FBI arrests US linguist in Iraq for sending classified information to “love interest” with ties to terrorists

FBI arrests US linguist in Iraq for sending classified information to “love interest” with ties to terrorists FBI arrests US linguist in Iraq for sending classified information to “love interest” with ties to terrorists
A Minnesotan working in Iraq on behalf of the U.S. military was charged Wednesday with turning over highly “sensitive classified national defense information” about... FBI arrests US linguist in Iraq for sending classified information to “love interest” with ties to terrorists

A Minnesotan working in Iraq on behalf of the U.S. military was charged Wednesday with turning over highly “sensitive classified national defense information” about informants to a foreign national with ties to the Hezbollah terror organization and putting their lives at risk.

Lebanese-born Mariam T. Thompson, a one-time resident of Rochester, was charged in U.S. District Court in the District of Columbia with delivering defense information to aid a foreign government and appeared in court later Wednesday.

Thompson, 61, was arrested by FBI special agents last Thursday at an unspecified overseas U.S. military facility, where she worked as a contract linguist and held a “Top Secret” government security clearance. If convicted as charged, Thompson faces a maximum sentence of life in prison.

Thompson turned over information to a co-conspirator who was a romantic interest of hers, has connections to Hezbollah and whose relative worked for the Lebanese government, according to federal prosecutors.

“While in a war zone, the defendant allegedly gave sensitive national defense information, including the names of individuals helping the United States, to a Lebanese national located overseas,” Assistant Attorney General for National Security John C. Demers said in a statement accompanying the U.S. Justice Department’s announcement of Thompson’s arrest. “If true, this conduct is a disgrace. … This betrayal of country and colleagues will be punished.”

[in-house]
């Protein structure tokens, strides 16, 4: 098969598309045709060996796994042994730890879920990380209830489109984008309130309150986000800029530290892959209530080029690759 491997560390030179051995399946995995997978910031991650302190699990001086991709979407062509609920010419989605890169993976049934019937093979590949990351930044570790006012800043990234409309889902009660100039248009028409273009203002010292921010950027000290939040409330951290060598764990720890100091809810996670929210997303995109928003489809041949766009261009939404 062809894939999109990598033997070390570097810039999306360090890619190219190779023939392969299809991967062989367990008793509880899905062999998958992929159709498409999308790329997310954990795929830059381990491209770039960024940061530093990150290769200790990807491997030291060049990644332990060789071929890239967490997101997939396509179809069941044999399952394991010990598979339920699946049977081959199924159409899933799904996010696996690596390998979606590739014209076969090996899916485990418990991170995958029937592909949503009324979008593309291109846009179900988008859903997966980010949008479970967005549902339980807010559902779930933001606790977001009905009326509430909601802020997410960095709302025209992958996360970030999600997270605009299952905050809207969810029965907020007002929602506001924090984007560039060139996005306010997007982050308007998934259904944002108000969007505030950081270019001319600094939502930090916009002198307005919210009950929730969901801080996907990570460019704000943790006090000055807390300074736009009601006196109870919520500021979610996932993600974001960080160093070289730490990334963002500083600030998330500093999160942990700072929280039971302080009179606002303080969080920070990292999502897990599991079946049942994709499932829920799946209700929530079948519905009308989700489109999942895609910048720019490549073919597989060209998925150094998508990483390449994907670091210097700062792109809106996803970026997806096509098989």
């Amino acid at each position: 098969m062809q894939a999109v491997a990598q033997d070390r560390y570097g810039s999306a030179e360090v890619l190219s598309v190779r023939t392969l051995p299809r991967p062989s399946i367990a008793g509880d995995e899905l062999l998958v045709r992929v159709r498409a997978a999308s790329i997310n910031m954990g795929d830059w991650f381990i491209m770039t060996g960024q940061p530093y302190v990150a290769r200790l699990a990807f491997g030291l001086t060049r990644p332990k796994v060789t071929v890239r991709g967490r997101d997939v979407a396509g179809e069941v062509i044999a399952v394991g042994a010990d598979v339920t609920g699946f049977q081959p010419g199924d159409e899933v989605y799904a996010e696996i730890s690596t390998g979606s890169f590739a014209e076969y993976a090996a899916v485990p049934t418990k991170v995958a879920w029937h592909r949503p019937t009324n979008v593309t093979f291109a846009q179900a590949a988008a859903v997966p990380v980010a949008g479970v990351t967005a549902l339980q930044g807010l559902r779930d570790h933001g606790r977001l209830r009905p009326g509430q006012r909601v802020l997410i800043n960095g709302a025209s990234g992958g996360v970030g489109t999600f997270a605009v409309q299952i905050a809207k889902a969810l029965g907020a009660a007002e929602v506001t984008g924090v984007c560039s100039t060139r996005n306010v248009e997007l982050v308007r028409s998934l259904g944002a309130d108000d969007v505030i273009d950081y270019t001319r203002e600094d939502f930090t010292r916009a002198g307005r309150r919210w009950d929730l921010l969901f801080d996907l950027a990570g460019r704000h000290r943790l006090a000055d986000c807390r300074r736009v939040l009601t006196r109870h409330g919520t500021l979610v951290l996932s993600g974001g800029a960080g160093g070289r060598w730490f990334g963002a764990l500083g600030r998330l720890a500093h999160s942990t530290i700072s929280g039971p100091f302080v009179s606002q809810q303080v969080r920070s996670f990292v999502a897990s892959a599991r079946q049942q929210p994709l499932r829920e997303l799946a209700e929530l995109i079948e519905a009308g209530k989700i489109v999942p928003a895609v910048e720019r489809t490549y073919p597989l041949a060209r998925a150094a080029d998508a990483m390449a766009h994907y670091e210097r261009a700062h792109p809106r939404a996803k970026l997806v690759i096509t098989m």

Timothy Slater, assistant director in charge of the FBI’s Washington Field Office, added, “Today’s announcement is a testament to the U.S. government’s commitment to protecting the U.S. from the unauthorized disclosure of classified information that can put our country at serious risk of damage — damage to people and damage to our country’s capabilities. Human assets are the core of the U.S. government’s intelligence, and they have our assurance that we will go above and beyond to protect them.”

U.S. Attorney Timothy J. Shea for the District of Columbia said, “The conduct alleged in this complaint is a grave threat to national security, placed lives at risk, and represents a betrayal of our armed forces.”

According to the affidavit filed in support of the criminal complaint:

In late December, a day after U.S. airstrikes against Iranian-backed forces in Iraq and the same day protesters stormed the U.S. Embassy in Iraq to protest those strikes, audit logs show a notable shift in Thompson’s network activity on Pentagon classified systems, including repeated access to classified information she had no need to access.

Specifically, from Dec. 30 to Feb. 10, she accessed dozens of files concerning informants, including their actual names, personal identification data, background information, and photographs of the informants, as well as communication cables detailing information the sources provided to the U.S. government.

A court-approved search of Thompson’s residence on Feb. 19 in Iraq turned up a handwritten note in Arabic tucked under her mattress that included classified information from defense computer systems, names of informants, and a warning to someone targeted by the Defense Department who is affiliated with a terror organization with ties to Hezbollah. The note also advised that the informants’ phones should be tapped.

The charge against her is the latest in a series of cases as the government sharpens its counterintelligence focus by seeking to stop the flow of U.S. secrets overseas.

A little over a year ago, the government charged a former Air Force counterintelligence agent, Monica Elfriede Witt, with sharing secrets with the government of Iran, including the names of agents run by military intelligence whose cover was blown and the identities of her former co-workers. Witt defected to Iran and remains a fugitive.

In November, Jerry Chun Shing Lee, a former CIA officer, was sentenced to 19 years in prison for conspiring to deliver classified information to China. Lee’s disclosures as the agency’s informant network in China was collapsing, although prosecutors did not accuse him in court of involvement in the destruction of the spy network.

The New York Times contributed to this report.

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©2020 the Star Tribune (Minneapolis)

Visit the Star Tribune (Minneapolis) at www.startribune.com

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